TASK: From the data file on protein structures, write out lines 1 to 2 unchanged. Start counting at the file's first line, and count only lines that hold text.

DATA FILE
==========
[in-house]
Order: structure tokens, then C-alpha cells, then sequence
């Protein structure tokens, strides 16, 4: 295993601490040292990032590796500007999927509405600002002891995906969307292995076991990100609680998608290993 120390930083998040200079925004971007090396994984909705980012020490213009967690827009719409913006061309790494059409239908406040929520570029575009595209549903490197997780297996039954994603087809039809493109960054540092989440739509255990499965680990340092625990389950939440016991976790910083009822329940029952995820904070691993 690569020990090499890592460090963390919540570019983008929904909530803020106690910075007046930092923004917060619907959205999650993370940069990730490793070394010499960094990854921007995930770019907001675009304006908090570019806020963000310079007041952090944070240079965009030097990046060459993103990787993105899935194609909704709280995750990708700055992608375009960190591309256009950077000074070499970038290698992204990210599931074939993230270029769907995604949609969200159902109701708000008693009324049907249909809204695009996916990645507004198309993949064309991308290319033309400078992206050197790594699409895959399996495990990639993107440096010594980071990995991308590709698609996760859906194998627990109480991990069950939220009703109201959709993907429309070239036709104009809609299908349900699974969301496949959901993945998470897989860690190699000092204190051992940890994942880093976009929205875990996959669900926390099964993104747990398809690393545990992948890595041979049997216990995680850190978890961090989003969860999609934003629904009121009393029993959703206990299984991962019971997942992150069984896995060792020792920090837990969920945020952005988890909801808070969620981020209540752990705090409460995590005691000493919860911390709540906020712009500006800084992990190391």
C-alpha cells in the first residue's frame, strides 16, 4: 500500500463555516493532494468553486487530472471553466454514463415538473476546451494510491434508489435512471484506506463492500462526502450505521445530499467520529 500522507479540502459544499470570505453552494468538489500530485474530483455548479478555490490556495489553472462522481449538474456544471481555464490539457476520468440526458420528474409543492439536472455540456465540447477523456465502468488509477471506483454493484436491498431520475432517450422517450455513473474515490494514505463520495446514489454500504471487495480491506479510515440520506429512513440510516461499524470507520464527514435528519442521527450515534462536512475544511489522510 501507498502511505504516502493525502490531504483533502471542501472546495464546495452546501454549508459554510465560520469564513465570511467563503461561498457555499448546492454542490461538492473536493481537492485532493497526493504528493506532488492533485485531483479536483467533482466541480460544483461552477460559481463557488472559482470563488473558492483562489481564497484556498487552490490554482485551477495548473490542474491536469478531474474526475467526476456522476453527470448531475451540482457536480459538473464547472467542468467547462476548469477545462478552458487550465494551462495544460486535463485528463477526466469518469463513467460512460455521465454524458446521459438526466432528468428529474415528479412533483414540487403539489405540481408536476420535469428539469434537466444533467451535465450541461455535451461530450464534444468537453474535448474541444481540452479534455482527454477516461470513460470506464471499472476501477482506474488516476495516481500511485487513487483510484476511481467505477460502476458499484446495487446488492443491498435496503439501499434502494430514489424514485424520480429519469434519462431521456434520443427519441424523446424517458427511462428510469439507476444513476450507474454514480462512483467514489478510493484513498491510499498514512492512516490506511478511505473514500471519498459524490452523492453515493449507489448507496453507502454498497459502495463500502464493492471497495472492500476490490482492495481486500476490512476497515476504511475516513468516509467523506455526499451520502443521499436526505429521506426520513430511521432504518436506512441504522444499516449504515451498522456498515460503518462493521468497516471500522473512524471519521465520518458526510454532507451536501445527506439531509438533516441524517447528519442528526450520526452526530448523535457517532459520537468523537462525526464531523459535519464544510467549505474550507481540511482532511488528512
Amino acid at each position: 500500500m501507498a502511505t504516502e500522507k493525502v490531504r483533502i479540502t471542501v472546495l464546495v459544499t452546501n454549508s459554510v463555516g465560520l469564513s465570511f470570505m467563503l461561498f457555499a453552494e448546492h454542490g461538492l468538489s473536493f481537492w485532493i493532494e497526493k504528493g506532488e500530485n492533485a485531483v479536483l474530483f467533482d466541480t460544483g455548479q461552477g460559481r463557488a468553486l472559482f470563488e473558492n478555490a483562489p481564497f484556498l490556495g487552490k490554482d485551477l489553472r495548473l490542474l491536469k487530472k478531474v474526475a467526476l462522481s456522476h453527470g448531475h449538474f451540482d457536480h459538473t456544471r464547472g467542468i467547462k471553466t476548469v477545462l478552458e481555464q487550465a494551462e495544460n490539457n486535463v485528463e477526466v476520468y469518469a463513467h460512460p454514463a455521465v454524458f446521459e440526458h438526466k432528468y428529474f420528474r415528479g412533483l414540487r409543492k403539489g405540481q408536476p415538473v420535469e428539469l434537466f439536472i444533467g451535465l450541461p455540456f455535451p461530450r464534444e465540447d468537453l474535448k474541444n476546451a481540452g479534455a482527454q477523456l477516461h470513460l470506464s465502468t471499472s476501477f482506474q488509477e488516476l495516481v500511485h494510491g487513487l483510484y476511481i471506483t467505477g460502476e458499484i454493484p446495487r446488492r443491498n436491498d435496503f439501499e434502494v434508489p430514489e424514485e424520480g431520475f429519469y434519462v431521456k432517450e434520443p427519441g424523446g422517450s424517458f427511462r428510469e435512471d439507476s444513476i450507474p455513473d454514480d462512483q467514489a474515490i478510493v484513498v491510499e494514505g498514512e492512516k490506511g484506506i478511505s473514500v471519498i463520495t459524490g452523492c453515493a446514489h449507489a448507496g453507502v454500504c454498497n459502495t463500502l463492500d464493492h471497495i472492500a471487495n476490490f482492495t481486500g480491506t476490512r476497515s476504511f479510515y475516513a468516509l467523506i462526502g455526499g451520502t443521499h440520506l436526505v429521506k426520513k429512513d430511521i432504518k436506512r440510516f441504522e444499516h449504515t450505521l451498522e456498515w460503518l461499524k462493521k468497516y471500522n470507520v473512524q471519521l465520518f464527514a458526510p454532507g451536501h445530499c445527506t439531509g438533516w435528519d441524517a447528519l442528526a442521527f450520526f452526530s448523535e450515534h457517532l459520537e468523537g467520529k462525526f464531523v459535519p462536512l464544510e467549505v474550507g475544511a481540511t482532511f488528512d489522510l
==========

[in-house]
Order: structure tokens, then C-alpha cells, then sequence